Crossing our southwest border from Mexico into the US is no easy task. It is also all to often a deadly proposition; if your coyote (human smuggler) doesn’t kill you or leave you for dead, the brutal desert environment will. As the number of illegal immigrant bodies discovered in Texas has grown, so has the concern of civic groups who want to help prevent these deaths.
Reporter Jen Reel of The Texas Observer has started a crowdfunding campaign called “I Have A Name” that aims to more effectively identify the bodies of immigrants who have gone missing during the trip north and perished after crossing into Texas. Although forensic examiners in Texas who try to identify these bodies are highly skilled, there sometimes isn’t enough data or material to positively identify someone. The ‘I Have A Name’ project aims to assist with this identification process.
“Our goal is to provide an additional means of identification. Working with Dr. [Lori] Baker’s team at Baylor, we plan to build a searchable visual database of images of personal belongings (a wedding band, a rosary, a dress, for example) and forensic information from each case their lab handles to assist family members, government officials and activists searching for missing individuals.”
The crowdfunding site for the project explains that donations go towards photographing and documenting images of the personal belongings found on the immigrants’ bodies and creating a keyword searchable visual database in Spanish and English providing comprehensive instruction on the steps to take if a potential identification is made.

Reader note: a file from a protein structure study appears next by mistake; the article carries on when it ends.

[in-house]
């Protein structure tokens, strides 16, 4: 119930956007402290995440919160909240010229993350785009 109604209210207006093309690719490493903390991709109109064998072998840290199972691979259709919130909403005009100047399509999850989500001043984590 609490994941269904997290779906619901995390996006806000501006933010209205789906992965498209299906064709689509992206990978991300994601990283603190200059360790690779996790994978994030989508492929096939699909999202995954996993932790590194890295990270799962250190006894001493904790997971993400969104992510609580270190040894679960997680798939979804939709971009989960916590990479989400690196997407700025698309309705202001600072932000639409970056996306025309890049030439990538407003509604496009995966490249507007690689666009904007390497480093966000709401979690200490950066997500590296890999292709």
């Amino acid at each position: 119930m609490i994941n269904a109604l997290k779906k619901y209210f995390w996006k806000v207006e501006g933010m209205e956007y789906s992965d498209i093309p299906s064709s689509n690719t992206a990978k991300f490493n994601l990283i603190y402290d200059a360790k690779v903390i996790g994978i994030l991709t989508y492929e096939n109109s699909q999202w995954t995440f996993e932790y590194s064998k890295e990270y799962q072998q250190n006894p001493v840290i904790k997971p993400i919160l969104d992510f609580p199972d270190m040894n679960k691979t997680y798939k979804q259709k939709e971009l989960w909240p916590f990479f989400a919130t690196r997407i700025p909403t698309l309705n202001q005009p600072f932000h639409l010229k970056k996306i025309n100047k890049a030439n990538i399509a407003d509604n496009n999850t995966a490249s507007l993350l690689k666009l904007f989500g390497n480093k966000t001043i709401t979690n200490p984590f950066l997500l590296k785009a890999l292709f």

It is often difficult for illegal immigrants to communicate with their families back home while they are en route to the US. Sometimes families go weeks without hearing from their loved ones and never know if they made it safely to the US or perished somewhere along the way. This project aims to provide some closure to those families in a grave state of uncertainty.
Breitbart Texas has reported extensively on the plight of illegal immigrants who are left to die by human smugglers in Brooks County. The Brooks County Sheriff’s Office is often left holding the bag on the financial burden of identifying and burying these bodies. Since 2009, the remains of nearly five hundred illegal immigrants have been found in the fields of ranches in Brooks County, according to Chief Deputy Benny Martinez.
Sylvia Longmire is a border security expert and Contributing Editor for Breitbart Texas. You can read more about cross-border issues in her latest book, Border Insecurity: Why Big Money, Fences, and Drones Aren’t Making Us Safer.